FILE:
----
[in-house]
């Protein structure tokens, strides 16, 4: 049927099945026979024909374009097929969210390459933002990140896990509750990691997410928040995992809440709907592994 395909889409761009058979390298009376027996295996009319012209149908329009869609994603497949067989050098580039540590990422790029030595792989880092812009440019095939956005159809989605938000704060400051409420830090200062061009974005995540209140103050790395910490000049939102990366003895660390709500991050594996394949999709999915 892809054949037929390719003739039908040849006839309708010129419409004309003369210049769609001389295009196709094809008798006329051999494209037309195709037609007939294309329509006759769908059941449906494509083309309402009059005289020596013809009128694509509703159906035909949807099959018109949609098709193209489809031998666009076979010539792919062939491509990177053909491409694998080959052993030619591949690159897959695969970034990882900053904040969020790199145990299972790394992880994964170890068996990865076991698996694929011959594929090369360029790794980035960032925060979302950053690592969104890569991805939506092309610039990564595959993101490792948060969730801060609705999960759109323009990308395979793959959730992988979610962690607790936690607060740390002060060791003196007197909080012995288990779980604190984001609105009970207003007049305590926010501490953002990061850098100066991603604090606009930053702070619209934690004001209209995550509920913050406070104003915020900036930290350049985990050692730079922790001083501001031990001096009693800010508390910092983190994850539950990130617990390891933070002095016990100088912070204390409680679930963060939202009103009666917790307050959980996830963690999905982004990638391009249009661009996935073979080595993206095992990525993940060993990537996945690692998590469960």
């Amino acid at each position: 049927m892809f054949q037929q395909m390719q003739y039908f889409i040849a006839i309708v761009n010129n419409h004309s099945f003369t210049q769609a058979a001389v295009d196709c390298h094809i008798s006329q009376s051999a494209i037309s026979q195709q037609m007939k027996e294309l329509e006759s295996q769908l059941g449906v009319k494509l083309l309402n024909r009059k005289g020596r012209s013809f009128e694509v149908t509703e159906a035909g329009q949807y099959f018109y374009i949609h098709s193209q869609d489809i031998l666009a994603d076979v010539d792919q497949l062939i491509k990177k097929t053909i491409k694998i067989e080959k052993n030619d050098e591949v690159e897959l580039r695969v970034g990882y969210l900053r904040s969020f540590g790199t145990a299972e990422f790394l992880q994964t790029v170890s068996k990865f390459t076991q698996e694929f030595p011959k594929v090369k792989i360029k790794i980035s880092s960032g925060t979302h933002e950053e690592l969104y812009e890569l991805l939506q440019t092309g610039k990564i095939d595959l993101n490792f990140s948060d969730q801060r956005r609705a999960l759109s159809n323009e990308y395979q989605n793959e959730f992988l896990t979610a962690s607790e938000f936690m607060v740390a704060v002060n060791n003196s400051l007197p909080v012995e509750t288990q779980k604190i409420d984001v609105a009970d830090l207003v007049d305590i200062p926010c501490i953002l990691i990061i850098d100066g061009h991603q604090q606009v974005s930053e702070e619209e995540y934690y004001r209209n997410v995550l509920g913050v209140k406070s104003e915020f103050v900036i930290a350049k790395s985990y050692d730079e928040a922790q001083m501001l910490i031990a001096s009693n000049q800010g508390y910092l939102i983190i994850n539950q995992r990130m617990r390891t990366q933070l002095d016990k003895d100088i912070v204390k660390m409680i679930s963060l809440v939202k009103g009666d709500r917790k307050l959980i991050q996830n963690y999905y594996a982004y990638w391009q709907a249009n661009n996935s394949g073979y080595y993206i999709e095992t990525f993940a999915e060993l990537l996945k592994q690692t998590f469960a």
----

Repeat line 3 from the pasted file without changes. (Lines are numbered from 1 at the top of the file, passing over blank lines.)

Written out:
């Amino acid at each position: 049927m892809f054949q037929q395909m390719q003739y039908f889409i040849a006839i309708v761009n010129n419409h004309s099945f003369t210049q769609a058979a001389v295009d196709c390298h094809i008798s006329q009376s051999a494209i037309s026979q195709q037609m007939k027996e294309l329509e006759s295996q769908l059941g449906v009319k494509l083309l309402n024909r009059k005289g020596r012209s013809f009128e694509v149908t509703e159906a035909g329009q949807y099959f018109y374009i949609h098709s193209q869609d489809i031998l666009a994603d076979v010539d792919q497949l062939i491509k990177k097929t053909i491409k694998i067989e080959k052993n030619d050098e591949v690159e897959l580039r695969v970034g990882y969210l900053r904040s969020f540590g790199t145990a299972e990422f790394l992880q994964t790029v170890s068996k990865f390459t076991q698996e694929f030595p011959k594929v090369k792989i360029k790794i980035s880092s960032g925060t979302h933002e950053e690592l969104y812009e890569l991805l939506q440019t092309g610039k990564i095939d595959l993101n490792f990140s948060d969730q801060r956005r609705a999960l759109s159809n323009e990308y395979q989605n793959e959730f992988l896990t979610a962690s607790e938000f936690m607060v740390a704060v002060n060791n003196s400051l007197p909080v012995e509750t288990q779980k604190i409420d984001v609105a009970d830090l207003v007049d305590i200062p926010c501490i953002l990691i990061i850098d100066g061009h991603q604090q606009v974005s930053e702070e619209e995540y934690y004001r209209n997410v995550l509920g913050v209140k406070s104003e915020f103050v900036i930290a350049k790395s985990y050692d730079e928040a922790q001083m501001l910490i031990a001096s009693n000049q800010g508390y910092l939102i983190i994850n539950q995992r990130m617990r390891t990366q933070l002095d016990k003895d100088i912070v204390k660390m409680i679930s963060l809440v939202k009103g009666d709500r917790k307050l959980i991050q996830n963690y999905y594996a982004y990638w391009q709907a249009n661009n996935s394949g073979y080595y993206i999709e095992t990525f993940a999915e060993l990537l996945k592994q690692t998590f469960a």